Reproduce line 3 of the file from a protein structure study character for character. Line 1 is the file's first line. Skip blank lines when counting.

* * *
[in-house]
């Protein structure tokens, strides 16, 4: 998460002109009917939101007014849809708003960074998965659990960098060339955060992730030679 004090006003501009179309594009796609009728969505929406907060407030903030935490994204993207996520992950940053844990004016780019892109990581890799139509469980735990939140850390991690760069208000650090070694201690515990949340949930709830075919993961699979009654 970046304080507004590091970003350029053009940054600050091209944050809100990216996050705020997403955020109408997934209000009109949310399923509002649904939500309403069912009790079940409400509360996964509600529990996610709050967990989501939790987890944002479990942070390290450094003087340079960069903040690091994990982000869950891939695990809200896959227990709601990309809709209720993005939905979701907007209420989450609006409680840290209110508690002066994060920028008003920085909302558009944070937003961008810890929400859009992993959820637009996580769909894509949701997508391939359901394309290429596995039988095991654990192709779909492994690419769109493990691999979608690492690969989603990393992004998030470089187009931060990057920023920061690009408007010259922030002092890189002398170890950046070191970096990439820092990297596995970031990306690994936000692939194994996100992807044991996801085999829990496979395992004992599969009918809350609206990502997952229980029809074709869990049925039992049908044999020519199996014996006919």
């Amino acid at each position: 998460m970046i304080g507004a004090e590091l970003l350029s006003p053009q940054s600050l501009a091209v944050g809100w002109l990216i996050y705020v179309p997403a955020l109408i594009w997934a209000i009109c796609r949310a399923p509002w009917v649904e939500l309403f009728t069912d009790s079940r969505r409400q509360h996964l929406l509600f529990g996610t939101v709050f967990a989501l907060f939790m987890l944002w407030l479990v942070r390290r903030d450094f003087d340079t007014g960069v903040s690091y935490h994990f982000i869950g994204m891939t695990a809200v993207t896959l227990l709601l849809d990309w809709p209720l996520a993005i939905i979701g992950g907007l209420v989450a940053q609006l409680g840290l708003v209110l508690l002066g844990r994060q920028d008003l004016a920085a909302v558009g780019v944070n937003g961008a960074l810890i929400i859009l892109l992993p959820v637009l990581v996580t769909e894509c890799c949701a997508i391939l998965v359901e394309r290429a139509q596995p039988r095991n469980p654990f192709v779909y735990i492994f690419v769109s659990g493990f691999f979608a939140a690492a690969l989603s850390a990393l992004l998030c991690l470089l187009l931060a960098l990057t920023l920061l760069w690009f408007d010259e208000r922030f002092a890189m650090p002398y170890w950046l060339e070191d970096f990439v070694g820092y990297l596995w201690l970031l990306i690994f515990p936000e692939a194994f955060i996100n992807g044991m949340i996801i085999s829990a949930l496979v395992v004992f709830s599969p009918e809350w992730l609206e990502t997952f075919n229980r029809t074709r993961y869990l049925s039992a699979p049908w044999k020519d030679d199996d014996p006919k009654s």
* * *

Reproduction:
């Amino acid at each position: 998460m970046i304080g507004a004090e590091l970003l350029s006003p053009q940054s600050l501009a091209v944050g809100w002109l990216i996050y705020v179309p997403a955020l109408i594009w997934a209000i009109c796609r949310a399923p509002w009917v649904e939500l309403f009728t069912d009790s079940r969505r409400q509360h996964l929406l509600f529990g996610t939101v709050f967990a989501l907060f939790m987890l944002w407030l479990v942070r390290r903030d450094f003087d340079t007014g960069v903040s690091y935490h994990f982000i869950g994204m891939t695990a809200v993207t896959l227990l709601l849809d990309w809709p209720l996520a993005i939905i979701g992950g907007l209420v989450a940053q609006l409680g840290l708003v209110l508690l002066g844990r994060q920028d008003l004016a920085a909302v558009g780019v944070n937003g961008a960074l810890i929400i859009l892109l992993p959820v637009l990581v996580t769909e894509c890799c949701a997508i391939l998965v359901e394309r290429a139509q596995p039988r095991n469980p654990f192709v779909y735990i492994f690419v769109s659990g493990f691999f979608a939140a690492a690969l989603s850390a990393l992004l998030c991690l470089l187009l931060a960098l990057t920023l920061l760069w690009f408007d010259e208000r922030f002092a890189m650090p002398y170890w950046l060339e070191d970096f990439v070694g820092y990297l596995w201690l970031l990306i690994f515990p936000e692939a194994f955060i996100n992807g044991m949340i996801i085999s829990a949930l496979v395992v004992f709830s599969p009918e809350w992730l609206e990502t997952f075919n229980r029809t074709r993961y869990l049925s039992a699979p049908w044999k020519d030679d199996d014996p006919k009654s």